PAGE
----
ECB shrugs off euro worries
8 January 2003 , FRANKFURT – The European Central Bank said Thursday said that economic recovery in the 12-member eurozone remained on course, insisting that the soaring euro would not harm the currency bloc’s export growth.
8 January 2003
FRANKFURT – The European Central Bank said Thursday said that economic recovery in the 12-member eurozone remained on course, insisting that the soaring euro would not harm the currency bloc’s export growth.
Speaking at a press conference after the ECB 18-head rate-setting council left its benchmark refinancing rate at an historic low of two per cent, bank chief Jean-Claude Trichet said that the pickup in the world economy should outweigh the adverse impact on eurozone exports of the strong euro.
"Although recent exchange rate developments are likely to have some dampening effects on exports," Trichet said, "export growth should continue to benefit from the dynamic expansion of the world economy."
Overall, euro area exports should continue therefore continue to grow, said Trichet said, who saw economic growth continuing to strengthen during the course of 2004 and inflation falling in the coming months as the strong euro helped to contain price pressures. Inflation dipped to 2.1 percent in December.
But in waving off worries expressed by European business and political leaders about the risks posed to the eurozone’s reovery by the euro’s strength, Trichet said that the exchange rate was only one of many factors that the back took into account when reaching any decision on interest rates.
In comments coinciding with the ECB meeting, German Economics and Labor Minister Wolfgang Clement said the euro represented a special risk adding that the exchange rate was a problem for Europe’s economic development.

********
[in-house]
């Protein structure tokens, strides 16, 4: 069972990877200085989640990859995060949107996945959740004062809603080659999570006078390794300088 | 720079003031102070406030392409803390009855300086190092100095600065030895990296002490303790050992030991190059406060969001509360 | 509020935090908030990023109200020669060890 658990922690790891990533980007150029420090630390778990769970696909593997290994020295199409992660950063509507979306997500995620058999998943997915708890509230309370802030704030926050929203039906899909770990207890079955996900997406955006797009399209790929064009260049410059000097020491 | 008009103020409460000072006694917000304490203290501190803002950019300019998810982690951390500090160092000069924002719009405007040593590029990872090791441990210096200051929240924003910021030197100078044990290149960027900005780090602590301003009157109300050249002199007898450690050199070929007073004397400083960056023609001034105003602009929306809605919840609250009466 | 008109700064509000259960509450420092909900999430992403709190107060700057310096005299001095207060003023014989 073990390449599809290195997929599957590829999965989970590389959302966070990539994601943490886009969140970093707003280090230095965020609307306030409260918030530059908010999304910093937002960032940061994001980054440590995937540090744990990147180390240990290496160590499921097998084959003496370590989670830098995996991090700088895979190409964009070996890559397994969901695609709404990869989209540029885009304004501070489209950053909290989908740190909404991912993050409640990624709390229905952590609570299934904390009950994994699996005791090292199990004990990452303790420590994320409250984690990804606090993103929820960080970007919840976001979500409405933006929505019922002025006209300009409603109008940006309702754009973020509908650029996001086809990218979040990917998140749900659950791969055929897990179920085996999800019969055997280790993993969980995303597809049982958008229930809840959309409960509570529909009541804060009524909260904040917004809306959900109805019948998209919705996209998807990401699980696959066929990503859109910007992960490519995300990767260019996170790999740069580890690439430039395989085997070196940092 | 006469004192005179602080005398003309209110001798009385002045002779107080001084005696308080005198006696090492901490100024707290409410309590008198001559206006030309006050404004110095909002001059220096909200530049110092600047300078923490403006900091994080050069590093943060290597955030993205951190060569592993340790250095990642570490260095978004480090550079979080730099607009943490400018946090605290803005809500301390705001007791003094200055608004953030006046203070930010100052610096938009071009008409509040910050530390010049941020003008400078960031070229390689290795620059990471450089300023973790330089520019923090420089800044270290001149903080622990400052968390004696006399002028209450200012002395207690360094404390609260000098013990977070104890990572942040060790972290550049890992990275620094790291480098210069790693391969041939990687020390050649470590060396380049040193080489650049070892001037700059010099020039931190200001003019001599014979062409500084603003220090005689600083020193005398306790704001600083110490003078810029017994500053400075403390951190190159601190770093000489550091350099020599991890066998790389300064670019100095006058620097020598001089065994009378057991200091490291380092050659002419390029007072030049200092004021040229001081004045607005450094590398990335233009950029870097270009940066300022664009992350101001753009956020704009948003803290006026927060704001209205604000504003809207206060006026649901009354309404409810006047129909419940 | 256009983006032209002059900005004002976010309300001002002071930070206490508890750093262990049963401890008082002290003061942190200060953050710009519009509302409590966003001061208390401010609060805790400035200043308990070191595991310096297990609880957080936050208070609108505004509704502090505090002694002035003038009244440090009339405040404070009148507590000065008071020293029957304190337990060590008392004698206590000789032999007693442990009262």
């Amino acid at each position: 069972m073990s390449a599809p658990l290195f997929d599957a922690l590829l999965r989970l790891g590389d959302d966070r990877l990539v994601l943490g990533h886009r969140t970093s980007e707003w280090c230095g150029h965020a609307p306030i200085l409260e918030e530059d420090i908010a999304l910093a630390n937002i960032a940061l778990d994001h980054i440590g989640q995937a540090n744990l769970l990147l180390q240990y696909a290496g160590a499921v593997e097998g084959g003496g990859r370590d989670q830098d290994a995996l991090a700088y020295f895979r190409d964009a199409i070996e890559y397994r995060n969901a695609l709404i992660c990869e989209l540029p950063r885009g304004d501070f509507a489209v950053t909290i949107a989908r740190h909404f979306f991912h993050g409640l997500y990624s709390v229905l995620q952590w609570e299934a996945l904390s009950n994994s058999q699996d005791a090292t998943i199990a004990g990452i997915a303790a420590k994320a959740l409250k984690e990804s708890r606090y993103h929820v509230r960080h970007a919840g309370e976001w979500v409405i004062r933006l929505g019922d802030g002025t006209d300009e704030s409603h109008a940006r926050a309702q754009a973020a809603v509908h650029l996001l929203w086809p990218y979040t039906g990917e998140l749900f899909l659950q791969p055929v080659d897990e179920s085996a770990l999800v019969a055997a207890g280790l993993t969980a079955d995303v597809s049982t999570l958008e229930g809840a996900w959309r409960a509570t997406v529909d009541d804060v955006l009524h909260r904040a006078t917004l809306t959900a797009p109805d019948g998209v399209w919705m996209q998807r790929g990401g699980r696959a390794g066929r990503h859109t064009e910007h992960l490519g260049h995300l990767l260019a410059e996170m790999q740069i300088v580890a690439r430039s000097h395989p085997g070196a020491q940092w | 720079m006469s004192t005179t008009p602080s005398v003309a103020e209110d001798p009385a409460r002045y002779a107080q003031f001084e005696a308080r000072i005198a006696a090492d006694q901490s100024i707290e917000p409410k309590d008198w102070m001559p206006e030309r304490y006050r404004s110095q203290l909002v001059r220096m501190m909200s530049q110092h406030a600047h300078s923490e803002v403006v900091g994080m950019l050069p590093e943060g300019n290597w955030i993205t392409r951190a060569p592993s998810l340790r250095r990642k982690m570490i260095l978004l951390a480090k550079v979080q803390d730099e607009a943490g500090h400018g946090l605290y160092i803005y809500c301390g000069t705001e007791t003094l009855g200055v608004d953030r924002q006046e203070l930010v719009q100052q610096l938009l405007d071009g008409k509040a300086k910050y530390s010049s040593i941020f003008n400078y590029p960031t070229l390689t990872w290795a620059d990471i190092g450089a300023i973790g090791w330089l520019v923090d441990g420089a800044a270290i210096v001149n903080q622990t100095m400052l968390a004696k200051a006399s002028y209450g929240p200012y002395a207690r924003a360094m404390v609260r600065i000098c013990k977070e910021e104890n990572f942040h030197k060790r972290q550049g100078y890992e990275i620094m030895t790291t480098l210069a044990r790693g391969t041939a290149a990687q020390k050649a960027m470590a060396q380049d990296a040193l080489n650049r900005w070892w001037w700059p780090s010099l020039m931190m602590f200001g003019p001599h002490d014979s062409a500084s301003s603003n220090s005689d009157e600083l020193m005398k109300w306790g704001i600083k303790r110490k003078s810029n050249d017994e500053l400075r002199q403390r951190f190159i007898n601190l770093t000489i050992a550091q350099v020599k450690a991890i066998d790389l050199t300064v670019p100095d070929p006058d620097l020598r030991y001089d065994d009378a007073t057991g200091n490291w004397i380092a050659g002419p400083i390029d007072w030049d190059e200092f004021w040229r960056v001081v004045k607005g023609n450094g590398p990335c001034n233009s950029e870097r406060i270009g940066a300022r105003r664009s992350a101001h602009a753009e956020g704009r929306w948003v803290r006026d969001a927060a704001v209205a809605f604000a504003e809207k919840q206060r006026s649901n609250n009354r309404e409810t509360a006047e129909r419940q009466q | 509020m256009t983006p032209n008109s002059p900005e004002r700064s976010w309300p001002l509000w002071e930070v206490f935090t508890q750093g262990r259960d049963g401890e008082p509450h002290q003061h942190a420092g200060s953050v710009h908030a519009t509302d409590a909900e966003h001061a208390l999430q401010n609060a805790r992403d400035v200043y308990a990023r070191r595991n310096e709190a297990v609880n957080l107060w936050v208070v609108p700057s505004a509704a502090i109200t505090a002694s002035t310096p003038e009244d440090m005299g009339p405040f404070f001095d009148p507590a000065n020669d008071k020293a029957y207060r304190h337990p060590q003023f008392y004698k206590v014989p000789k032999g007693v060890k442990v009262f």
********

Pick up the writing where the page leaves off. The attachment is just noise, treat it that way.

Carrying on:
That said, however, Trichet said the bank did not want to see excessive volatility or turbulence in the foreign exchange market, saying: "We have a stake in financial stability, in stability in general."
The euro has surged by more than 20 percent against the dollar over the last 12 months with the common currency gaining momentum as Trichet was speaking to reporters in Frankfurt and after the bank’s interest rate decision was announced.
After edging down against the dollar in the run-up to Thursday’s meeting, the euro began advancing again and heading back up towards USD1.28.
The consensus among forex analysts is that the euro will hit USD1.30 in the coming months with some forecasters talking about the common currency rocketing up to USD1.40 by the end of the year.
A key European economic sentiment survey released this week showed business confidence falling in December for the first time in five months as the euro charged ahead.
Drawn up by the European Commission and based on a survey of 25,000 eurozone companies, the report showed the business confidence index falling to minus 8 in December from a revised minus 6 in November.
While most economists had expected the ECB to leave rates on hold Thursday, financial markets have been speculating that the bank might be forced to deliver a rate cut in the coming months in a bid to curb the tighter liquidity resulting from the surging euro or to verbally intervene in the forex market to stem the common currency’s rise.
Indeed, even many of those analysts who had forecast an ECB rate hike by the middle of the year believe that the strength of the euro means that any monetary tightening has been delayed until nearer the end of the year.
In speaking to reporters, Trichet also expressed strong support for the moves by another eurozone states to press forward with structural reforms, including the region’s hard-pressed labour market.
But the ECB chief went on to say that more needed to be done, calling on eurozone states to build on what had already been implemented so as to ensure greater flexibility in the currency bloc’s economy.
Subject: German news